Steven Motale
3 minute read
3 Mar 2016
9:00 am

Thugs hiding behind the Bible

Steven Motale

It is strange that a church should be the destroyer of children’s lives by denying them their right to education.

Former Citizen Editor Steven Motale. Picture: Michel Bega

Education, a fundamental human right recognized by the United Nations, is a powerful tool by which the marginalised can lift themselves out of poverty.

It was former president Nelson Mandela who said: “Education is the most powerful weapon that you can use to change the world.”

This has never been more relevant in our country – in light of the many challenges we are facing, one of which is abject poverty. Never before has it been more important for us to step up efforts to give our young people a better chance at a decent and fulfilling life.

That is why many people read with disbelief an article in the Sowetan yesterday, according to which “a church” called on children to stay away from school because it believed the devil had taken over these institutions following a deal with Mandela.

This was the submission made by the controversial Angel Ministries brothers to the Commission for the Promotion and Protection of the Rights of Cultural, Religious and Linguistic Communities in Port Elizabeth this week.

The commission, investigating the commercialisation of religion and the abuse of people’s beliefs, has summoned religious organisations to appear before them.

When I read the article, I thought I was dreaming. But reality dawned on me that churches are no longer what they used to be. Many of them have been hijacked by unholy men and women whose sole agenda is to exploit vulnerable and spiritually ignorant citizens for personal gain.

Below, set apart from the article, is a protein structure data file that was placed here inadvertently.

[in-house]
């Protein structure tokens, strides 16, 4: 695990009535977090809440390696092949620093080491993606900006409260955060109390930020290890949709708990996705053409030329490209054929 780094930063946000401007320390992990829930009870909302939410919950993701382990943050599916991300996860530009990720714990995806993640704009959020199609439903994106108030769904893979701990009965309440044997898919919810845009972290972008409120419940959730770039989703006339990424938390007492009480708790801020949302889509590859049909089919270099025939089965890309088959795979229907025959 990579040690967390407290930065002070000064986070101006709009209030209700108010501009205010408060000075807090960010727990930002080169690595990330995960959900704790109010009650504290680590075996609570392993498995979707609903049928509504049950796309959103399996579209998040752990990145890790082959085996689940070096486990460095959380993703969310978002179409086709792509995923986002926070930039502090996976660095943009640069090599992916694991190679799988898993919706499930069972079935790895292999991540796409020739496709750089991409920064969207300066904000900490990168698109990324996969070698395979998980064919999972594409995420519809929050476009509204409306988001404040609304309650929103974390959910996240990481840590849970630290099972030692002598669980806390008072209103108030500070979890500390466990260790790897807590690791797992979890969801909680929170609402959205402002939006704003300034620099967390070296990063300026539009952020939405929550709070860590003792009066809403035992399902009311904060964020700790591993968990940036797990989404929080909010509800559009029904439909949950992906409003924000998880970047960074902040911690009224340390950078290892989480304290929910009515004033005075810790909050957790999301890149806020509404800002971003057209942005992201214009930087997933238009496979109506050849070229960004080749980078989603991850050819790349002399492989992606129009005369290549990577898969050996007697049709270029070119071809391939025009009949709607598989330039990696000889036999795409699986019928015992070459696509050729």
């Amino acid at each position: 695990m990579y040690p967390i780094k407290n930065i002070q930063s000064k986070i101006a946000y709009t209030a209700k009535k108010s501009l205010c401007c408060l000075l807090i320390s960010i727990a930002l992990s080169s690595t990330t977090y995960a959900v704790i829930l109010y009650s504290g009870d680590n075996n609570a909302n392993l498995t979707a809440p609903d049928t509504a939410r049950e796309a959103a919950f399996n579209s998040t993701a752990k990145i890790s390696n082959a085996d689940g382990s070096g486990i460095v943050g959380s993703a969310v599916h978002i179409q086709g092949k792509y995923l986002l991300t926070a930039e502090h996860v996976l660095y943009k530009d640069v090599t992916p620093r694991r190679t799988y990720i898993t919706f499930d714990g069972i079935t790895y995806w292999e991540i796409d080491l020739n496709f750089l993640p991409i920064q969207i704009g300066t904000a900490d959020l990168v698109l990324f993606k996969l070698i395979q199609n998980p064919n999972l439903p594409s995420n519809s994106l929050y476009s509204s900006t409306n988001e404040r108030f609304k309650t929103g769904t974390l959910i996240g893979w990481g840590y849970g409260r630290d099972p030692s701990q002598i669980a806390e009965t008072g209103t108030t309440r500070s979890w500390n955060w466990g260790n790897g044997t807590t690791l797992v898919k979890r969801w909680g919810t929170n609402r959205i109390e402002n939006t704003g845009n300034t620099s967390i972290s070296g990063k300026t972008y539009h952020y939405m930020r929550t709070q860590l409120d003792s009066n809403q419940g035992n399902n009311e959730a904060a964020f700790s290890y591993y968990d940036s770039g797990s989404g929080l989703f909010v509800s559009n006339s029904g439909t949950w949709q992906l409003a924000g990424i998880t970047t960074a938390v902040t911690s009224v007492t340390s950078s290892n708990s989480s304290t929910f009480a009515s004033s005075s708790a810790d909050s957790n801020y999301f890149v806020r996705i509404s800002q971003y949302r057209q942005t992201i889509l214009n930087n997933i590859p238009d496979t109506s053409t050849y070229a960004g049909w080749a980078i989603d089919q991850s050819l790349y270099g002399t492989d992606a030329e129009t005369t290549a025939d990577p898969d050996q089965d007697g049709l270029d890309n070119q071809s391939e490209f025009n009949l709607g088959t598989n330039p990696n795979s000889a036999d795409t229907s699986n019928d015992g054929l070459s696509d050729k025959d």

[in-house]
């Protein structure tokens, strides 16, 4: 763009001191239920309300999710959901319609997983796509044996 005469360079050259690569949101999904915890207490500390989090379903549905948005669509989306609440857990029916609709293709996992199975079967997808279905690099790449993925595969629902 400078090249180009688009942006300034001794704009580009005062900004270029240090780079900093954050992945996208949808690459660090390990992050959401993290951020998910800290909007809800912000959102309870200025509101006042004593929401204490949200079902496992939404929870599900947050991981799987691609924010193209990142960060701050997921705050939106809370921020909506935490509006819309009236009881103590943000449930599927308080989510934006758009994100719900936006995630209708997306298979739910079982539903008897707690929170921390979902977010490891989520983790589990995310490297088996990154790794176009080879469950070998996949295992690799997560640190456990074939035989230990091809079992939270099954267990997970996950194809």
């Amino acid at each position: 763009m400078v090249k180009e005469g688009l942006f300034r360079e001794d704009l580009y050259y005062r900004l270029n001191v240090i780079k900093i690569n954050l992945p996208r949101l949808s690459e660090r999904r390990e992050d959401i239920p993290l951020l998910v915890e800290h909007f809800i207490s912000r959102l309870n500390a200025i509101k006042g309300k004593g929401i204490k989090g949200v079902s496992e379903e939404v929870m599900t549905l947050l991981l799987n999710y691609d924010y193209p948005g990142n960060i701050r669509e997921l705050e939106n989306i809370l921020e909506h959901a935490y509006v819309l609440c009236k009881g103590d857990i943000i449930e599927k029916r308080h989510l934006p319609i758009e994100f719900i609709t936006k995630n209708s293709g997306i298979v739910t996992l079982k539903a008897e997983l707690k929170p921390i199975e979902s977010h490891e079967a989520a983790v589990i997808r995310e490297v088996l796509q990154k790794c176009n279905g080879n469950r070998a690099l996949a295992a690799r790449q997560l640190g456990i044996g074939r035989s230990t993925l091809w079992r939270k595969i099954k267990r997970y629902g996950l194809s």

With all the pressures of societal ills having a toll on millions, many people expect churches to provide answers that no other institution can provide. It is beyond that these bedrocks of faith and providers of solutions to humanity’s deepest needs should be the ones destroying people’s lives.

It was the same Mandela, now insulted by the psychopathic Mancoba brothers running a cult they call a church, who said: “Our children are our greatest treasure. They are our future. Those who abuse them tear at the fabric of our society and weaken our nation.”

It is strange that a church, whose role is to fix what is broken in society, should be the destroyer of children’s lives by denying them their right to education, a vital empowerment tool in eradicating poverty.

Freedom of religion is one of the fundamental liberties guaranteed by our constitution. But it is a problem when this freedom is abused by deranged hooligans who manipulate faith for material benefit and to gain power and control.

We are in trouble once churches become terrorist organisations no different from fundamentalist militant group, Boko Haram, unleashing hell in northern Nigeria. The terror group claims western-style educational system is immoral, against God and makes materialism and hedonism the ultimate in life.

Like their Nigerian terrorist counterparts, the Mancoba brothers bizarrely believe children should not go to school because these institutions have been taken over by Satan.

It is chilling that these charlatans have hundreds of followers. It demands of us to join hands with authorities to defend vulnerable members of society from these Bible-wielding thugs.